In an interview last month (August 16) with the media outlet Azeri Daily, Azerbaijani member of parliament and the head of the Azerbaijan-Russia inter-parliamentary group, Ali Huseynli, suggested that, considering the changed geopolitical conditions in the South Caucasus, “it would be possible [he later also used the word ‘advisable’] to consider Azerbaijan’s participation in the CSTO [Collective Security Treaty Organization]” (Azeri Daily, August 16). His sensational statement triggered a heated public discussion domestically and abroad about Azerbaijan potentially joining the Russian-led military bloc.
The Collective Security Treaty Organization—or “Eurasian NATO [North Atlantic Treaty Organization]” as it has sometimes been referred to in the West—brings together a number of former Soviet republics, including Russia, Armenia, Kazakhstan, Tajikistan, Kyrgyzstan, and Belarus (formerly also Azerbaijan, Georgia and Uzbekistan). The military bloc purportedly strives to develop closer intra-regional defense cooperation against internal and external threats like international terrorism, drug trafficking, organized crime and similar threats. However, the organization also serves to maintain Russia’s political-military influence over the post-Soviet space (Janusz Bugajski and Margarita Assenova, Eurasian Disunion: Russia’s Vulnerable Flanks, The Jamestown Foundation, 2016).
Reportedly, in the aftermath of the most recent Caspian littoral countries’ summit, held in Kazakhstan, on August 12, Moscow extended the prospect of joining the CSTO to Baku (Carnegie.ru, August 28, 2018). But in the meantime, Armenia—a CSTO member with a new post-revolutionary government since May—has been, intentionally or not, disrupting the organization from the inside. The ongoing anti-corruption agenda in Yerevan and arrests of corrupt Armenian military elite connected to the previous regime, including the sitting CSTO Secretary General Yuriy Khachaturov, have raised eyebrows in the Kremlin and put Armenia’s reputation as a predictable, compliant ally somewhat in question. Though, the spokesperson for the Armenian Ministry of Foreign Affairs, Tigran Balayan, has emphasized that “the arrest of the CSTO chief [who is an Armenian citizen] is a purely internal process, and Armenia is loyal to its responsibilities to increase the power of the CSTO” (1in.am, July 28).
Russia has long been seeking Azerbaijan’s involvement in both the CSTO and the (also Moscow-dominated) Eurasian Economic Union due to the latter country’s geostrategic position and economic potential. As a recent article published by the pro-Kremlin disinformation outlet, the Strategic Culture Foundation, triumphantly notes, were Baku to join, almost 70 percent of the South Caucasus region would fall within the domain of the CSTO (Strategic-culture.org, August 28). By admitting Azerbaijan, the military bloc would obtain a common border with Iran and secure easier access to the Indian Ocean (presumably via Azerbaijan–Iran overland links). At the same time, membership would provide Azerbaijan with access to weapons systems from Russia and Belarus at a considerable discount or even at domestic prices—one of the main benefits Armenia derives from staying in the CSTO. Moreover, membership would bring Azerbaijan closer to Russia and, presumably, enhance cooperation in the Caspian Sea following the recent signing of the convention on the legal status of this body of water by all five Caspian littoral states.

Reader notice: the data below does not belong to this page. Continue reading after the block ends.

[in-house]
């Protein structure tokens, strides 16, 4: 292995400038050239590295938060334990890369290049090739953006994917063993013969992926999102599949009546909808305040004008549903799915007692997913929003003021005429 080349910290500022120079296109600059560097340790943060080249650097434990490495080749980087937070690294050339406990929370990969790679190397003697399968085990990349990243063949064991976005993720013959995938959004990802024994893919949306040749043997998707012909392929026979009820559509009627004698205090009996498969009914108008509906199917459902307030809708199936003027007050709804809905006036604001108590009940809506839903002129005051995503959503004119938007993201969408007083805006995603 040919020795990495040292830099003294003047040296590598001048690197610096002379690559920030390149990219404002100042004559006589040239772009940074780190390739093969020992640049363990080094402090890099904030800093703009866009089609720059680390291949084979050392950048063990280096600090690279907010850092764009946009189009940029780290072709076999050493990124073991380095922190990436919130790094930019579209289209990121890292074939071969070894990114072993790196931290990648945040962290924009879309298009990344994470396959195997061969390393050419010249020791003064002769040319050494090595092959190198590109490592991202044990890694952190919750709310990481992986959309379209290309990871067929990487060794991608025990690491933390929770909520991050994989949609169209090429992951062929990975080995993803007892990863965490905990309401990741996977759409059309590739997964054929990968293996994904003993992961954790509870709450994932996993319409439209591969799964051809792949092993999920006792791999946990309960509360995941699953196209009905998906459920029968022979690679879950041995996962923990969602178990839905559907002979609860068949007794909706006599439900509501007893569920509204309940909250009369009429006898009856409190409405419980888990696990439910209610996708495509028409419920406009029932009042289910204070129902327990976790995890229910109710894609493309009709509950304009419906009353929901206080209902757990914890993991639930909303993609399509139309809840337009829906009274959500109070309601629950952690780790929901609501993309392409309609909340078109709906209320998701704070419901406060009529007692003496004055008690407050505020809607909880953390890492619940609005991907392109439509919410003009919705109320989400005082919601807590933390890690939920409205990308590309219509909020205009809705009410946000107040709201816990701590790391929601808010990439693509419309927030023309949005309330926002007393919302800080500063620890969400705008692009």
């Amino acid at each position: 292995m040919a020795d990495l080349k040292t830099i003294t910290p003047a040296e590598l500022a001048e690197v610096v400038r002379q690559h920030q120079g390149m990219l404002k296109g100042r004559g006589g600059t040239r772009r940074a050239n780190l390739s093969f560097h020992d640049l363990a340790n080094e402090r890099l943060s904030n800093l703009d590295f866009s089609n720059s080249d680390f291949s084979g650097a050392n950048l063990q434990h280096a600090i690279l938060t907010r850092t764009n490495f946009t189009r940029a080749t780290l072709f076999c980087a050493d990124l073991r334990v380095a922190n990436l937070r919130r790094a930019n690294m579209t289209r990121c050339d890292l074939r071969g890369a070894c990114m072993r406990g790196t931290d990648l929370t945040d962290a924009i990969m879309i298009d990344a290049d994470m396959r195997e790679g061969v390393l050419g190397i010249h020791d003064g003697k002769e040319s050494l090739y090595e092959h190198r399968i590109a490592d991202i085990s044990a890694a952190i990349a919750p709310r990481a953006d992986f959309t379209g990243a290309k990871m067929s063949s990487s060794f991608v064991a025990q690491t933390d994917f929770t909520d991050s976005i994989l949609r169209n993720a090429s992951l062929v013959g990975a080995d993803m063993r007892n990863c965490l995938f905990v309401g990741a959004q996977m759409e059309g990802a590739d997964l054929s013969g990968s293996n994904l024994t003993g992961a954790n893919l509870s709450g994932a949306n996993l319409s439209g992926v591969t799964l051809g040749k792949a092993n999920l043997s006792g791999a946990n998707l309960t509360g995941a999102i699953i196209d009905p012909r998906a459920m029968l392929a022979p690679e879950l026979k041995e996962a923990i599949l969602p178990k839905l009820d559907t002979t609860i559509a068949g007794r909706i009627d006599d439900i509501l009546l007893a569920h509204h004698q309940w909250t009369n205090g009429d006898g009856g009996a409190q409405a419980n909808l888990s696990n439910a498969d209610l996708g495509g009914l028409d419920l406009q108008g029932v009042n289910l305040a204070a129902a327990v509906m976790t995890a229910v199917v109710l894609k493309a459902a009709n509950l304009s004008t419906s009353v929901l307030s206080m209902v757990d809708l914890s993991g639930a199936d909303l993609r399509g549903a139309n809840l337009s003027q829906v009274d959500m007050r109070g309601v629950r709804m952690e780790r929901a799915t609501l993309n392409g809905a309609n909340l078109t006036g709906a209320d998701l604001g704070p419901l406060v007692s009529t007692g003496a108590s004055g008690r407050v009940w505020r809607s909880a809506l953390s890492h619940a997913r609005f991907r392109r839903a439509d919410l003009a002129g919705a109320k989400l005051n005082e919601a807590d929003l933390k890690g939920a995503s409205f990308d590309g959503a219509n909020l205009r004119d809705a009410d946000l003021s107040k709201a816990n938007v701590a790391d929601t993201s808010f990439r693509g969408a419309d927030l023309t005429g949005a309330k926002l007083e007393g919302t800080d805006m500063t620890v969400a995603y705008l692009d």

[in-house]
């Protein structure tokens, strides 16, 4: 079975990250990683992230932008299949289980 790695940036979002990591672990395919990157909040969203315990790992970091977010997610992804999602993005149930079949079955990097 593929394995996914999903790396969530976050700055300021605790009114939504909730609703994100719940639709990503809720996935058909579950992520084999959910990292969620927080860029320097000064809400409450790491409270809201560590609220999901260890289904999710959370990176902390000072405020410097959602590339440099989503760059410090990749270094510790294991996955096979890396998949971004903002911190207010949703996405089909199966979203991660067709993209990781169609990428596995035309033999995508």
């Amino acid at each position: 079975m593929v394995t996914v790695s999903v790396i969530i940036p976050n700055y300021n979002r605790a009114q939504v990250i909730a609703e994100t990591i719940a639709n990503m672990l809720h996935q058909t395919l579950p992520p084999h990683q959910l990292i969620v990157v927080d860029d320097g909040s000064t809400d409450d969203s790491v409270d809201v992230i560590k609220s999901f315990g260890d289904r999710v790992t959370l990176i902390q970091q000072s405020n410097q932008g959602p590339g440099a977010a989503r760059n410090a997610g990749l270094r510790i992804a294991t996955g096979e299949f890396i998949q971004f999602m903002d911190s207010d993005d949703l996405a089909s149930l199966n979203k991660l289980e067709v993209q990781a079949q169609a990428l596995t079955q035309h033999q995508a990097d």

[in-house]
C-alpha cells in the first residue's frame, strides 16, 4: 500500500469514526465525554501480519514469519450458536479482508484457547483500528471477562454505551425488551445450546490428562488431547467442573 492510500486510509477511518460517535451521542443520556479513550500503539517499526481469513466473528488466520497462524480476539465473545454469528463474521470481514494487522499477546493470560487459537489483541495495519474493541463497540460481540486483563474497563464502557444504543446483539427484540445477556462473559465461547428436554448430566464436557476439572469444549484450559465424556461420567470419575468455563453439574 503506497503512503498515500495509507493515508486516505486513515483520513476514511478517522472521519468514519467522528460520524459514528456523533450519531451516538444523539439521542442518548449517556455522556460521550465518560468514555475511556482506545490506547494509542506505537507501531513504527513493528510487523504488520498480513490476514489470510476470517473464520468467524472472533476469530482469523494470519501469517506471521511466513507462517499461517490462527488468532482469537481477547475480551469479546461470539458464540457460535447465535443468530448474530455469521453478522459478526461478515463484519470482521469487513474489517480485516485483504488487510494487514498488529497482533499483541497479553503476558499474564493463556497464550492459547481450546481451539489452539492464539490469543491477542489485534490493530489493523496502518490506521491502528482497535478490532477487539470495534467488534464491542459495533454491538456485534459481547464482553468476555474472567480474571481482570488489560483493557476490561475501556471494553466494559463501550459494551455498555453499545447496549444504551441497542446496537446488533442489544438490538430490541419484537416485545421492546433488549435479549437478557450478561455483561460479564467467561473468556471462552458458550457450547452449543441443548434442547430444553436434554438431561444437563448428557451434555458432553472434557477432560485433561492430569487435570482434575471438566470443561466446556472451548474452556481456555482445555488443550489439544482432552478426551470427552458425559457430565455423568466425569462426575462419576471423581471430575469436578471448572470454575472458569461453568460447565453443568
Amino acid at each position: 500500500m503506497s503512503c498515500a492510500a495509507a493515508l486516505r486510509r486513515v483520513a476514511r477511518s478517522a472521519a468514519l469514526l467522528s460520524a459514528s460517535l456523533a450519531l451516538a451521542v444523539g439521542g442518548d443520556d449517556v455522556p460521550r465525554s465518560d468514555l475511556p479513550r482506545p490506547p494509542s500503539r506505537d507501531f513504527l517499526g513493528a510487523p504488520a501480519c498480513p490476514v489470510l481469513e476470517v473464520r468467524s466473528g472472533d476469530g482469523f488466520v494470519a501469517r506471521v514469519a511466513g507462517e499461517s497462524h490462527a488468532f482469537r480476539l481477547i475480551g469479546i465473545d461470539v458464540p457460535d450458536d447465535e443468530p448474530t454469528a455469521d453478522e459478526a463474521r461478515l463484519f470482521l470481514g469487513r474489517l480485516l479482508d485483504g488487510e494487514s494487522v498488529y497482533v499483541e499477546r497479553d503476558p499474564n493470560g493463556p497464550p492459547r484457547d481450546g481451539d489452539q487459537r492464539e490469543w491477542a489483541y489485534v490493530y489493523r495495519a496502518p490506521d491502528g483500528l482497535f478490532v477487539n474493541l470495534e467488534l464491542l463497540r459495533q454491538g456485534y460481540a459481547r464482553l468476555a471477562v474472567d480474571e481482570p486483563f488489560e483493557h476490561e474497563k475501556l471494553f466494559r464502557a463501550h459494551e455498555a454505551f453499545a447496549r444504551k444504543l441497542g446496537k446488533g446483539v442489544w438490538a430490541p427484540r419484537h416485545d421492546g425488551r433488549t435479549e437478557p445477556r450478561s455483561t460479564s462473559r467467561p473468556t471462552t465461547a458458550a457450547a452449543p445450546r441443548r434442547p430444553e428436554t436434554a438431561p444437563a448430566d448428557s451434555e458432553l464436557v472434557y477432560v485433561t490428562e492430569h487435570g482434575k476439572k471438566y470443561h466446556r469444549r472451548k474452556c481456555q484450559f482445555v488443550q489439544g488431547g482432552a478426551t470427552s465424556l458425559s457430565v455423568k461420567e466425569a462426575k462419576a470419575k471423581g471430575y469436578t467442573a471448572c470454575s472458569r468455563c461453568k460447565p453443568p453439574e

Nevertheless, joining the Russia-led military alliance could undermine Baku’s relations with the West and complicate its multi-billion-dollar trans-regional energy and pipeline projects. For more than two decades, Baku has cultivated solid and balanced relations with Iran and Russia on the one hand, and the West on the other. Hence, it is unlikely that Azerbaijan, with its neutral and balanced foreign policy agenda (see EDM, May 8), will seek membership in the CSTO for the foreseeable future. Particularly since its long-running conflict with Armenia over Karabakh has not been settled yet, Azerbaijan can be expected to keep diversifying its military partnerships with other international actors, including NATO. Notably, In 2017, Baku and the North Atlantic Alliance approved an updated Individual Partnership Action Plan aimed at upgrading the capabilities of the Azerbaijani Armed Forces until 2019 (Mod.gov.az, accessed September 10).
Armenia’s official reaction to rumors of Azerbaijan considering CSTO membership has been predictably impassioned. “In case of consideration of the issue of Azerbaijan’s membership in the CSTO and the EEU, Armenia will use its veto,” Armenian foreign ministry press secretary Anna Naghdalyan declared during a recent press briefing (Asbarez, August 28). Yerevan’s position should not come as a surprise, since—in addition to its bilateral alliance with Russia—it considers the CSTO a strategic shield in case of a new armed conflict with Baku (see EDM, April 4). The latter’s entry into the military bloc could seriously undermine Armenia’s own role within the organization as well as the alliance’s value for Yerevan’s defense. And in contrast, the close strategic partnership Azerbaijan has been developing with CSTO members Belarus and Kazakhstan would increase Baku’s influence within the organization (see EDM, February 15, 2017, December 12, 2017).
The emergence of public discussions in the Azerbaijani mass media regarding the possibility of CSTO membership should not be construed to signify a tangible policy change. And certainly, Baku has not publicly announced any concrete targets for when or even if it might join. Rather, the debate on membership may have been intended as a cautionary signal to Armenia, and probably for the West. Since membership in the CSTO could reduce or limit Azerbaijan’s scope of maneuver in the international arena, Baku is unlikely to genuinely pursue it for the time being.